Divine command is a special case of moral absolutism. It holds that good and evil are determined by God (or a number of gods) according to whim. Thus, good is that which is commanded by the divine, and evil is that which is prohibited by the divine. The reason why this is a special kind of moral absolutism is that God (or the gods) may command anything they desire to command; their commands may be deontological or consequentialist, or a combination thereof. There are as many different kinds of divine command ethics as there are religions on Earth. However, supporting divine command ethics is by no means required for religious belief. Many believers hold that either (a) God does not have whims, so he cannot or will not change moral standards, or (b) good and evil exist independent of God. G. W. Leibniz famously remarked: "So in saying things are not good by any rule of goodness, but sheerly by the will of God, it seems to me that one destroys, without realizing it, all the love of God and all His glory. For why praise Him for what He has done if He would be equally praiseworthy in doing exactly the contrary?"

MORAL RELATIVISM

Moral relativism is the belief that there are no absolute standards for good and evil, and that different standards apply in different places at different times. Typically, moral relativists follow a cultural theory of ethics: They hold that good and evil are inventions of human culture.

The fact that different cultures have different ethical standards is a well known fact. Moral absolutists say that some cultures have simply adopted wrong ethics. Moral relativists say that there are no such things as wrong ethics, and that the ethical system adopted by a certain culture is the correct one for people living in that culture. As a result, moral absolutism tends to be universalist, claiming that all humanity should use the same standards for good and evil, whereas moral relativism tends to be culturalist, arguing that different cultures should keep their different ethical standards even if some may seem abhorent or absurd to us.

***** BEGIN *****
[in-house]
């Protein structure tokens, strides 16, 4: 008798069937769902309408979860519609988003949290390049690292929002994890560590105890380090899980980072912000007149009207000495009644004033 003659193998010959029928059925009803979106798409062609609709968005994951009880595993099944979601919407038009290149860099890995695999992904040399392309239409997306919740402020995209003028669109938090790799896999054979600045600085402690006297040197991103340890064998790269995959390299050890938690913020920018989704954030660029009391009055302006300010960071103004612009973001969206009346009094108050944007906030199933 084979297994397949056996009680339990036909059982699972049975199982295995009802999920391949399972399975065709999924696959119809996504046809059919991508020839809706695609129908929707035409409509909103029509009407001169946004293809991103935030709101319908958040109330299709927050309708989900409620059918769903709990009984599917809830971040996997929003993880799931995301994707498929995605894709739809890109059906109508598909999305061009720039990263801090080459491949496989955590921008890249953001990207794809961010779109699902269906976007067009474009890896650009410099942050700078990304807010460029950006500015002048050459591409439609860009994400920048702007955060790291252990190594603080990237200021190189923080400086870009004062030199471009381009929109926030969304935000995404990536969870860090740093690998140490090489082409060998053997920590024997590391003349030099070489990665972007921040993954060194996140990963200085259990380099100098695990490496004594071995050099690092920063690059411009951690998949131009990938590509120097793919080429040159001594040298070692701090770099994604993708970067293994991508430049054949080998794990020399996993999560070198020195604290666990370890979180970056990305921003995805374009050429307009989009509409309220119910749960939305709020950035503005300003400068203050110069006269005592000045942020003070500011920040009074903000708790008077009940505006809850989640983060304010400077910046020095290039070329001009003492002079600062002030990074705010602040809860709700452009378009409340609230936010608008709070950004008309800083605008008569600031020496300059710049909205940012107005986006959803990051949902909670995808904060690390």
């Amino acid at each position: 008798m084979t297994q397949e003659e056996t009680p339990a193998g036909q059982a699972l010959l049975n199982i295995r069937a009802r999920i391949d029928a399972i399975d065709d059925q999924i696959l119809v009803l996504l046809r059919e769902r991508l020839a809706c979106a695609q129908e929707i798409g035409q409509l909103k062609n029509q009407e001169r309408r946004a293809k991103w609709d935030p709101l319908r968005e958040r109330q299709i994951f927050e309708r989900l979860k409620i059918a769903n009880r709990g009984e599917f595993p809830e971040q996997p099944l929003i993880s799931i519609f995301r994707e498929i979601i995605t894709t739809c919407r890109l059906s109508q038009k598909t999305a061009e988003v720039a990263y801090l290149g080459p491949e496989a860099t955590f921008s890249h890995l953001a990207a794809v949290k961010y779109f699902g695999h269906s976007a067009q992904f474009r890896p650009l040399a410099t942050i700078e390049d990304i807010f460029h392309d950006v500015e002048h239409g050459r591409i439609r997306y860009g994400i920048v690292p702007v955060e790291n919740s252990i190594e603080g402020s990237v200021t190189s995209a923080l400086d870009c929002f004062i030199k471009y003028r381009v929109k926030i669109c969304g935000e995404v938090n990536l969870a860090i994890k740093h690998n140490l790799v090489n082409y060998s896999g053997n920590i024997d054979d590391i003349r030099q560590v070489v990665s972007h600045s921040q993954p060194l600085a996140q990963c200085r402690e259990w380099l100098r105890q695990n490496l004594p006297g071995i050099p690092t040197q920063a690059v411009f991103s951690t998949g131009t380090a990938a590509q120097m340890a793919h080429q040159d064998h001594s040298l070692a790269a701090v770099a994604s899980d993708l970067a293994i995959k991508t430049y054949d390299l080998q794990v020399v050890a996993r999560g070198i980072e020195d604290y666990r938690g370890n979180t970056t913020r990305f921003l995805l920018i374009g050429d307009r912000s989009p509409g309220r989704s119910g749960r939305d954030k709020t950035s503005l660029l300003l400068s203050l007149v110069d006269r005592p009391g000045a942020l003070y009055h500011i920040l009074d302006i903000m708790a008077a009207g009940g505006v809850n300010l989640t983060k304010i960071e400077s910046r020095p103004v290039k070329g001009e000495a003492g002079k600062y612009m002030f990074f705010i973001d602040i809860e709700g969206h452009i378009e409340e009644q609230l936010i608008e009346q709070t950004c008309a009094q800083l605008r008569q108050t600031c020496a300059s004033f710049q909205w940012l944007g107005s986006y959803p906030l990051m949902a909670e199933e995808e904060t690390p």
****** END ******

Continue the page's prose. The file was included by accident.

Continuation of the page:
MORAL NIHILISM

Moral nihilism is the belief that good and evil do not exist at all; that the concepts of "good" and "evil" are not only relative but outright meaningless.

As a result, moral nihilism is by definition incapable of making any moral judgements or any prescriptive statements. In other words, moral nihilists cannot say that anyone, including themselves, should do something. They can talk about the way the world is, but cannot talk about the way it should be. This is a very difficult ethical position to hold; there are many who consider themselves moral nihilists but contradict moral nihilism by saying that X or Y should or should not happen.

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Well, them I'm somwhere in between Moral Relativism and Moral Nihilsim.

As I've said a number of times on the forum, concepts of Good and Evil are too ... stiff to actually be able to be used. Not only they are relative regarding the long-term and short-term effects but you cannot say that one thing is ACTUALLY Good or Evil, as each action should be seen from the perspective of the one(s) that did it, and in the context that it happened in.

My vision is not to cathegorise things in Good and Evil, but to try to understand what and why happened. There is no pure Good and no pure Evil... these concepts are relative to us and the ones that received the same education as us. These concept change extremely fast, in a matter of minutes actually depending on the context.